Mark Kostin gave an overview of key requirements for the ESEA Flexibility Waiver. He discussed the critical nature of stakeholder involvement in creation of the waiver application. He described 3 types of stakeholders those whose work is directly impacted by the accountability system (teachers, administrators); recipients of public education services, especially students who typically underperform other students; and the general public. All types of stakeholders will be involved in different ways in developing the new accountability system.

Other elements are adoption and implementation of College and Career Ready Standards (such as the Common Core standards for ELA and math); establishing metrics and measures of student achievement to identify schools needing improvement (which may include growth models and may recognize different starting points for different schools); development of intervention and support methods for struggling schools; and educator effectiveness and support systems.

Principles, Questions and Needs

Members were asked to develop lists of (1) Principles that should be followed in designing an EE system; (2) Questions that members feel need to be answered; and (3) What information needs they have to be able to develop this system. Members were asked to think individually, then discuss their thoughts with another member, then to share with the entire group. The following is a list derived from the sharing:

Principles (draft)

  1. The professionals being evaluated play a key role in the process from the creation through the implementation. It is a collaborative endeavor
  2. The guidelines established for the system must provide both adequate clarity and ensure adequate flexibility
  3. Consider the set of principles established by the MSSA
  4. The system must be equitable and must differentiate based on educators’ roles, the content areas for which they are responsible, and the students they teach
  5. Thoroughly examine ideas and beware of unintended consequences
  6. Consider the implementation capacity human and financial of the LEAs and the SEA in developing the model. There must be adequate of time and resources to implement successfully.
  7. Must be sufficient and adequate training leading to understanding and inter-rater reliability among those conducting evaluations
  8. Guidelines must be research-based
  9. Let’s not reinvent the wheel
  10. Training, support, coaching, and professional development provided must be designed to follow-up on evaluations and support educators’ improved instruction
  11. Effective teaching equates with effective instruction
  12. An effective educator evaluation system requires all stakeholders to collaborate
  13. We ought to be able to say about everything we do “ and this is good for children because”
  14. System must be behaviorally and technically sound
  15. The intent is to improve instruction

Questions (initial)

  1. How do teachers demonstrate learning dependent upon their content area assignment (i.e. all 8 content areas of the MLRs and Special Education)?
  2. What is an effective educator?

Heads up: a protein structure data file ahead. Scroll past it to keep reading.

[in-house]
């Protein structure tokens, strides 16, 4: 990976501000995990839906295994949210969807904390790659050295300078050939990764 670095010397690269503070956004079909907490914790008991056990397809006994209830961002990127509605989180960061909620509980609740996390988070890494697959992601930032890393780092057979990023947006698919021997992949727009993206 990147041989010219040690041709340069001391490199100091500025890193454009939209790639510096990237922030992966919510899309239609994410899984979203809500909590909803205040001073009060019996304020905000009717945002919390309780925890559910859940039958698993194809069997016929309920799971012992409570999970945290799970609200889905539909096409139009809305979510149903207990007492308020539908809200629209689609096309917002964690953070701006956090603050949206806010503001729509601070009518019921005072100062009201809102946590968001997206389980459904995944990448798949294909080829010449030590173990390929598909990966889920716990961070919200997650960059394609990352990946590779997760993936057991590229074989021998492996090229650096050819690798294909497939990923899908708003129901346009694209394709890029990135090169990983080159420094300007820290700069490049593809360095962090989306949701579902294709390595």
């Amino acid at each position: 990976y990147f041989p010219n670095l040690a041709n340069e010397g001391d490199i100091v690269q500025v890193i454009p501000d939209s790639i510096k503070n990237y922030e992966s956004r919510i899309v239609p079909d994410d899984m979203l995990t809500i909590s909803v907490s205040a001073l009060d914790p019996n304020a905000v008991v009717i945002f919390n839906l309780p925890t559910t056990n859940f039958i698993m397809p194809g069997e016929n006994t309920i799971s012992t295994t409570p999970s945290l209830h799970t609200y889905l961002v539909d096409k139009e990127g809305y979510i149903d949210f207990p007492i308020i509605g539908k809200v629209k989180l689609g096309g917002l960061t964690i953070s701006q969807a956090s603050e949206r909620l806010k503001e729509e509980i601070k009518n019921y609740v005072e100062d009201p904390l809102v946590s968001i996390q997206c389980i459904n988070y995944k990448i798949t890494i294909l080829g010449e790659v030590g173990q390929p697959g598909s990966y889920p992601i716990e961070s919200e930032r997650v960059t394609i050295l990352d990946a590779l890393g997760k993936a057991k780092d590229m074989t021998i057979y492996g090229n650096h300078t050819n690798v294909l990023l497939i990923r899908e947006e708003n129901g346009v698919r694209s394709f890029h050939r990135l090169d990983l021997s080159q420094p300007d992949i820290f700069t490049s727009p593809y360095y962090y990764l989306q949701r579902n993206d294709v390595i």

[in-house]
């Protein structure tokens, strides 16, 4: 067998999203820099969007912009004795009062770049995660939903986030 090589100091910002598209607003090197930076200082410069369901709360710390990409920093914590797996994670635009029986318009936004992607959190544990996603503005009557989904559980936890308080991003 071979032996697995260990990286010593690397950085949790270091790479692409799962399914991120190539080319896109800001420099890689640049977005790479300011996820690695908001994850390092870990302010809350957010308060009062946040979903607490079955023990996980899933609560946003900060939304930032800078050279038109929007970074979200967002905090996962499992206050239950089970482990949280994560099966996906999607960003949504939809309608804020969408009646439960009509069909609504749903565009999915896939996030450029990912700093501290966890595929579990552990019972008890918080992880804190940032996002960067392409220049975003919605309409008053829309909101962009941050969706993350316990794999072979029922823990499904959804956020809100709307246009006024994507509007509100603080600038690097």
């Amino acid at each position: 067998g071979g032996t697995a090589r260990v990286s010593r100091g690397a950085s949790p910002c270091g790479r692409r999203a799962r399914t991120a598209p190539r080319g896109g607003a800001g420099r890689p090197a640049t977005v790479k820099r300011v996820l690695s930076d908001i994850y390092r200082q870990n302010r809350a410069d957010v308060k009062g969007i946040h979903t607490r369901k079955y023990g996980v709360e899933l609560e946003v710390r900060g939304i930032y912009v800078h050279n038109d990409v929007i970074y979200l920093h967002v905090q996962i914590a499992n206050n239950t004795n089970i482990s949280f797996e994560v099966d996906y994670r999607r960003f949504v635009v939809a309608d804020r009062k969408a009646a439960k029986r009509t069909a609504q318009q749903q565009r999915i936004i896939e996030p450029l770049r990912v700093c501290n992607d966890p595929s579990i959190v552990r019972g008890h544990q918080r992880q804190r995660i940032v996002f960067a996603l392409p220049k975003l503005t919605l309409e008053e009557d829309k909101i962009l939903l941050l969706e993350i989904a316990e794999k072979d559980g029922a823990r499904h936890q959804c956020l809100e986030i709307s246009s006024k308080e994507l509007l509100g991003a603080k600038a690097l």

3. How do we determine student growth? What different metrics will we use?
  4. Where will the funding come from? How much will be available in terms of existing EPS allocations and possible additional allocations provided by LD 1858?
  5. What is our theory of action?
  6. How does participating in a 2012-2013 Maine Schools of Excellence pilot impact decisions possibly being made later on under LD 1858?
  7. How will we ensure sufficient time is available for professional development related to evaluation?
  8. How does this work interface with the state certification system, especially given the decrease of support for new teachers?
  9. What do we mean by an educated student and what are the implications for measuring this?
  10. How do we recognize other factors in student learning?
  11. How will we make sure there is available time to conduct the evaluations for both the evaluator and the professional being evaluated?
  12. How can we learn quickly from pilot districts already engaged in this work? What lessons have they learned? What challenges did they encounter?
  13. How do we engage the professionals we represent?
  14. How do we understand and account for the dual nature of the role of principals in this system as both professional being evaluated and conducting evaluations?

Needs (beginning list)

  1. To better understand what we mean by local flexibility in the context of statewide guidelines
  2. Get a copy of the latest INTASC learning progressions
  3. Benefit from the work of other states and groups
  4. Reassure pilot districts and clarify the impact of LD 1858 on their work
  5. Reassure everyone that the intent of this work is to improve instruction

Final Thoughts; Questions

One member asked DOE to provide guidance to the field on the impact of LD 1858 on teachers who are being evaluated under existing evaluation systems, especially the Teacher Incentive Fund grant. One provision of LD 1858 states that receipt of an “ineffective” rating for 2 consecutive years constitutes “just cause” for nonrenewal of a teacher’s contract. She wondered whether ratings being provided by systems not approved under LD 1858 would count as one of those 2 consecutive years. Another member was concerned that if the evaluations don’t count until programs are approved, is there then a moratorium on evaluations until programs are approved? Deb Friedman said that she would review LD 1858 to determine the answer to those questions and would have DOE provide guidance.

Next Meeting: Wednesday, June 20th, 9:00 AM - 3:00 PM; Burton Cross State Office Building, Room 103A.